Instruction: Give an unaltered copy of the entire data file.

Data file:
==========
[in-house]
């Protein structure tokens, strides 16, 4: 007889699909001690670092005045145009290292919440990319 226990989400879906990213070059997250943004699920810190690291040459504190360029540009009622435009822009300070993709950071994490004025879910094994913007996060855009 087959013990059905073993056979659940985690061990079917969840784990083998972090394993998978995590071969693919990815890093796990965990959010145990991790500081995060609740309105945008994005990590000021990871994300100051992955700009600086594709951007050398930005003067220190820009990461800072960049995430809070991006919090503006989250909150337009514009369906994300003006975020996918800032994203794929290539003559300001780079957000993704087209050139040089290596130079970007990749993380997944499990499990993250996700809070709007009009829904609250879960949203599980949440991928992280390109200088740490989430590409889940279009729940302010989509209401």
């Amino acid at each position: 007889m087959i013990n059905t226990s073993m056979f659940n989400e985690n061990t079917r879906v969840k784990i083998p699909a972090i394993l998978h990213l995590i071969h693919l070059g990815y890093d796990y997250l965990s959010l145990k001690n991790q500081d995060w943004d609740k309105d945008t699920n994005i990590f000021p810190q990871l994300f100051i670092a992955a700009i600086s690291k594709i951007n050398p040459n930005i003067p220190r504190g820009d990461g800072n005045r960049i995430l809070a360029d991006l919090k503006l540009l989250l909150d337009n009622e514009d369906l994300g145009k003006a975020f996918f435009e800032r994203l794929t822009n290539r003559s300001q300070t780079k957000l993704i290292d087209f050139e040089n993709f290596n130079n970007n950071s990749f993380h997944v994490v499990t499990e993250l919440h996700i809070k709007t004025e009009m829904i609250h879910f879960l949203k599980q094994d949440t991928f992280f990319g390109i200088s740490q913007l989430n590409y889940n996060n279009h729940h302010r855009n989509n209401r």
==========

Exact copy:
[in-house]
């Protein structure tokens, strides 16, 4: 007889699909001690670092005045145009290292919440990319 226990989400879906990213070059997250943004699920810190690291040459504190360029540009009622435009822009300070993709950071994490004025879910094994913007996060855009 087959013990059905073993056979659940985690061990079917969840784990083998972090394993998978995590071969693919990815890093796990965990959010145990991790500081995060609740309105945008994005990590000021990871994300100051992955700009600086594709951007050398930005003067220190820009990461800072960049995430809070991006919090503006989250909150337009514009369906994300003006975020996918800032994203794929290539003559300001780079957000993704087209050139040089290596130079970007990749993380997944499990499990993250996700809070709007009009829904609250879960949203599980949440991928992280390109200088740490989430590409889940279009729940302010989509209401």
């Amino acid at each position: 007889m087959i013990n059905t226990s073993m056979f659940n989400e985690n061990t079917r879906v969840k784990i083998p699909a972090i394993l998978h990213l995590i071969h693919l070059g990815y890093d796990y997250l965990s959010l145990k001690n991790q500081d995060w943004d609740k309105d945008t699920n994005i990590f000021p810190q990871l994300f100051i670092a992955a700009i600086s690291k594709i951007n050398p040459n930005i003067p220190r504190g820009d990461g800072n005045r960049i995430l809070a360029d991006l919090k503006l540009l989250l909150d337009n009622e514009d369906l994300g145009k003006a975020f996918f435009e800032r994203l794929t822009n290539r003559s300001q300070t780079k957000l993704i290292d087209f050139e040089n993709f290596n130079n970007n950071s990749f993380h997944v994490v499990t499990e993250l919440h996700i809070k709007t004025e009009m829904i609250h879910f879960l949203k599980q094994d949440t991928f992280f990319g390109i200088s740490q913007l989430n590409y889940n996060n279009h729940h302010r855009n989509n209401r």